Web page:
Kenneth's note: Although this looks and feels like a regular review, I do wish to provide some context for its appearance here (after initially posting it amidst the quick-takes). A few years ago I took on the personal challenge of writing pieces (long form or not) on genre classics that would also act as research pieces since I tend to want to include any making of-notes, talk of the movie's place in the context of a genre, its reception, legacy etc. By making it an excercise but also putting notes in writing I might have to look up in the future, this approch to writing served multiple purposes. The ones on Bruce Lee in particular have a lot of history connected to them, some of which I have included in the body of the review and some is located in the 'ADDITIONAL NOTES' section below. The point is, I approached these differently, even to the point where I excluded a regular plot synopsis, and it's a different review to me. Even if not to you. But they were always meant for public consumption so have a The Big Boss-review on me.
Child- and young adult movie experience had been ticked off for Bruce Lee and now in adulthood he had priorities within martial arts filmmaking. Living in America in the 60s, there were signs of traction as Lee got a spotlight shone on him via the role as Kato alongside Van Villiams in the TV series The Green Hornet . Lasting only a season, various guest appearances followed as well as trying to get the project The Silent Flute off the ground along with screenwriter Stirling Silliphant and actor James Coburn (both martial arts students of Lee’s). Working behind the scenes supervising fight choreography for The Wrecking Crew with Dean Martin and Chuck Norris making his first movie appearance, catalysts and forces surrounding Lee certainly believed in his philosophy and style (including mentioned writer who allowed Lee’s own stance on martial arts philosophy to be worked into the TV-series Longstreet where Lee guested on four episodes). Even pitching his own TV-series with a preliminary title of The Warrior that eventually was reworked into KUNG FU without credit given to Bruce, a level headed Lee expressed understanding for the business concern of casting an unknown actor in the role (David Carradine eventually got the role) but when all was said and done, Lee had not been able crack the market. Reportedly advised by either producer Fred Weintraub or James Coburn to head back to Hong Kong and put together a credit or two in order to showcase he could be a martial arts lead and that he would travel, Lee met with Shaw Brothers but ultimately signed a two picture deal with Golden Harvest and made The Big Boss for director Lo Wei on location in Thailand. It would be the break commercially for Bruce Lee and the movie that effectively outdid the kung fu competition (and made Golden Harvest a global player despite not being able to compete budget-wise or with the production facilities with the mentioned Shaw Brothers). The first step towards iconic status was in the books.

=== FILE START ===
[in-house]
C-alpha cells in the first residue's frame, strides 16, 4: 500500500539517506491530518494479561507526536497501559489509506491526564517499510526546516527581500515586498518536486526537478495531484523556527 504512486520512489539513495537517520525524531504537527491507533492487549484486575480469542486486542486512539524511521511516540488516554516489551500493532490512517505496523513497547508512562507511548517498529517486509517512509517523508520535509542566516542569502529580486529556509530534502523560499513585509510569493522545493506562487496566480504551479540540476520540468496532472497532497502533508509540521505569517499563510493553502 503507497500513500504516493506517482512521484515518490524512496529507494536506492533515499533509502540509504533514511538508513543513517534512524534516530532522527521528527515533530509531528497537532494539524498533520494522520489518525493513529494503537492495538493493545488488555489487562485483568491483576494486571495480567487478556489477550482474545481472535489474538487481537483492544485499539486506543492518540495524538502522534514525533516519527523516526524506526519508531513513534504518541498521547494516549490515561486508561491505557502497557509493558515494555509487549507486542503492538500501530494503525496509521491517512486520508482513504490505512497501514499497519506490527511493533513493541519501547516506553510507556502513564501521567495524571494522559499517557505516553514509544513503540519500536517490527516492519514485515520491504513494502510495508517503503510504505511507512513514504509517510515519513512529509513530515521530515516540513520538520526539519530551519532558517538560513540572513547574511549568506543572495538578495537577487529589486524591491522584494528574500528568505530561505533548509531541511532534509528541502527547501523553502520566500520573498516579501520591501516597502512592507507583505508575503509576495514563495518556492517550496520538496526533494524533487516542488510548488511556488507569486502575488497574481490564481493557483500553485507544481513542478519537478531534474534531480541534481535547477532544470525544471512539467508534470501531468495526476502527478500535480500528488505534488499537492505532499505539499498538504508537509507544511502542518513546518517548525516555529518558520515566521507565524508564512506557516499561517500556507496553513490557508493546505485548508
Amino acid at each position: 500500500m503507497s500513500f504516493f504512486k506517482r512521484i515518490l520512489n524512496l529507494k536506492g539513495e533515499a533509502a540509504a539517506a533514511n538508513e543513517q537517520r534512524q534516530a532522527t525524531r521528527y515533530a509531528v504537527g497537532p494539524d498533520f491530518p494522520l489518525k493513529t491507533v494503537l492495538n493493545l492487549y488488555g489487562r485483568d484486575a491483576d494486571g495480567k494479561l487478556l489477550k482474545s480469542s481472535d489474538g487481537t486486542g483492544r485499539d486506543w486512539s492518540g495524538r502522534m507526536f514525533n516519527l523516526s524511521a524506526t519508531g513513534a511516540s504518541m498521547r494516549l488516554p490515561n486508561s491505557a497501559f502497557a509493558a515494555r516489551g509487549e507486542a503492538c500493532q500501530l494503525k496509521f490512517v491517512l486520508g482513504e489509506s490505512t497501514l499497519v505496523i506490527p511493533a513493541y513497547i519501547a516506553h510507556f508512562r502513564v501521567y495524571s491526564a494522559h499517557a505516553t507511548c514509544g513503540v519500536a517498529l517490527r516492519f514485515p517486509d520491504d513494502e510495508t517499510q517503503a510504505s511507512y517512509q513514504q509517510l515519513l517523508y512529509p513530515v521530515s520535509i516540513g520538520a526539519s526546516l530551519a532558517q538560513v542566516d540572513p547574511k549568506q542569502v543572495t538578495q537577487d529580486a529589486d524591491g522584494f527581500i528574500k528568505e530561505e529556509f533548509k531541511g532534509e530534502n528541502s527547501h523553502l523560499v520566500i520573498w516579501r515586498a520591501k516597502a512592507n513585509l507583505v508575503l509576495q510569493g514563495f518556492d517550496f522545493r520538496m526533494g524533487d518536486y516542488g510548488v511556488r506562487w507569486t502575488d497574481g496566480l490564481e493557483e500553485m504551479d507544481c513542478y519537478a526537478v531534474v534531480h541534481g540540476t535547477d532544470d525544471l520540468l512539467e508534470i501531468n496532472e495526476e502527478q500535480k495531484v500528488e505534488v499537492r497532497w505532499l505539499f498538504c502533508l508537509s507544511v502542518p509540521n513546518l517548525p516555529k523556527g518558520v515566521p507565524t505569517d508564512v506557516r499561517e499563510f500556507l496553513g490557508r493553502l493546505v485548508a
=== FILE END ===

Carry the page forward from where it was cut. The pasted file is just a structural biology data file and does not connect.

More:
Keeping Bruce’s character out of fight scenes for initially is in retrospect a structural stroke of genius and if one wasn’t there to personally witness kung fu movies change through this choice, you can still imagine that Bruce’s precision and bursts of unique action came off as vastly different from any other performer on the screen at the time. Hong Kong movies taking their act on the road was and always will be a compelling notion too especially between the 70s and 90s but that doesn’t mean Lo Wei’s frame is vibrant. No, rural Thailand isn’t destined to be cinematic but on the flipside the darkness inherited within the story equals a grittier frame so the choice of location certainly doesn’t backfire when its depiction connects to this. The lack of vibrancy comes more from Lo Wei’s stiff direction and staging of dialogue and before any of Brue’s fight scenes, the choreography of the time doesn’t exactly shine either. Stripped of style and leaning more towards loud, swingy arms and legs type of brawls, Han Ying-Chih’s choreography is more compelling when characters meet their deaths in a darker manner and this is where Lo Wei as a filmmaker fares a little bit better as well. The small town gloom, its greed, its allure such as gambling and prostitution is an unexpected, enduring part of the atmosphere of THE BIG BOSS. Saying a Lo Wei movie has an edge is both valid but very unusual considering the filmmaker and he IS pulling some of the load in terms of impact even if Bruce’s efforts is head and shoulders above Lo Wei’s vision.